Thermal Scanning Detects Arthritis Before The Pain Begins - KCBD NewsChannel 11 Lubbock


Thermal Scanning Detects Arthritis Before The Pain Begins

There are 27 bones that help define the wrist and when two or more of those bones come together, you have a joint. Arthritis can affect any joint in the body, but it is the most visible when it strikes the hands and fingers. So, you can imagine with so many joints in the hand and wrist, there is plenty of potential for arthritis pain there.

Here's what's new. Researchers are using thermal scanning to find arthritis early even before you can see or feel it much in the hands. Symptoms of arthritis of the hand may include: stiffness, swelling, loss of motion, pain, enlarged joints and crooked fingers. Once you see or feel those problems, the disease can be extremely painful and disabling. Now, researchers from Duke University Medical Center are studying whether a device developed to scan computer circuit boards for defects can also spot early signs of arthritis in the hand.

The thermal scanner spots temperature differences because inflamed joints are warmer, the first sign of arthritis.

"Mostly we rely upon X-rays, which are an indicator of what happens in the bone or around the cartilage, but we know earlier on you have changes in the cartilage and inflammation going on that are not visible to X-ray," says Dr. Virginia Byers Kraus, a rheumatologist at Duke University Medical Center.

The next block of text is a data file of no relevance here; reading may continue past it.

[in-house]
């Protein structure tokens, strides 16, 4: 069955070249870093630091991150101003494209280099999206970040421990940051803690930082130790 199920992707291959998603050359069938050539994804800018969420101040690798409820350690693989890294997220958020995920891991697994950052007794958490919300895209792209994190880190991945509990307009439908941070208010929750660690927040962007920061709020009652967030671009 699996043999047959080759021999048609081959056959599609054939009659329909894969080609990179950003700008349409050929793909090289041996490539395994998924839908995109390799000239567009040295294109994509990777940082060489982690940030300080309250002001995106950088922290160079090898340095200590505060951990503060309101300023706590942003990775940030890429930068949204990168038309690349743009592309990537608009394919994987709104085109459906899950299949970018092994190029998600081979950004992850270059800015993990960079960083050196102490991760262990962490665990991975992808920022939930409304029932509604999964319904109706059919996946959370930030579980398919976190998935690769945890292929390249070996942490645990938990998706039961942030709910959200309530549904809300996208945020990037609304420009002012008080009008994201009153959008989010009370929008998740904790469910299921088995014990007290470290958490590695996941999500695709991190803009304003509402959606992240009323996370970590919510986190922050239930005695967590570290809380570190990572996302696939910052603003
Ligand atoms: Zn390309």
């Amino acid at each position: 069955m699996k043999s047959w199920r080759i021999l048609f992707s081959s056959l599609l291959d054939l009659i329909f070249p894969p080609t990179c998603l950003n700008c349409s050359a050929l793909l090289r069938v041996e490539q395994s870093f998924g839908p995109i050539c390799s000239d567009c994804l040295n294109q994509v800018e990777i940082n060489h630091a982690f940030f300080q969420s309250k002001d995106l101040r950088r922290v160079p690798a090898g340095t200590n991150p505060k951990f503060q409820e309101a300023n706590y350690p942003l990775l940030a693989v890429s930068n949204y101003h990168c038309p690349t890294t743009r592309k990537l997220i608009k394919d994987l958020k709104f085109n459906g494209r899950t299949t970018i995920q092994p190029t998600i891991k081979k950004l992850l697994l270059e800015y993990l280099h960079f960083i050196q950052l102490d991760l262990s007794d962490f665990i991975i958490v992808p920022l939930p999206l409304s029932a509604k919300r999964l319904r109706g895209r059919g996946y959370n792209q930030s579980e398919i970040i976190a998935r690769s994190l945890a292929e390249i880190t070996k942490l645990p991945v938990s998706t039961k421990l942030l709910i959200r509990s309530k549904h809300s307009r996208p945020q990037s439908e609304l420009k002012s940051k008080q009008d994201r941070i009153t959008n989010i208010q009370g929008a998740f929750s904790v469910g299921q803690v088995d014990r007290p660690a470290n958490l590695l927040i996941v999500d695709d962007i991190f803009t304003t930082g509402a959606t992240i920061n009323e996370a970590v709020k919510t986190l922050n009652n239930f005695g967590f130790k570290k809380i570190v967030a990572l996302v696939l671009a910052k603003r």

The thermal scanner goes beyond the X-ray to find slight differences of a tenth of a degree in temperature. So why would you want to find arthritis early?

"The hope is that if you can identify it earlier, then you'd have a much easier chance of treating it and preventing those late-stage X-ray changes," says Dr. Kraus.

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Tina already has arthritis in her knees, so she knows the impact the disease can have. She hopes this new scanner technology will help other patients get the treatment they need sooner.

"Anything to do with research that can help people in the future, I'm all for it," says Tina.

"It's very exciting, and I think the prospect for identifying early and then treating early is going to be very valuable, as new methodologies for treating this disease come along," says Dr. Kraus.

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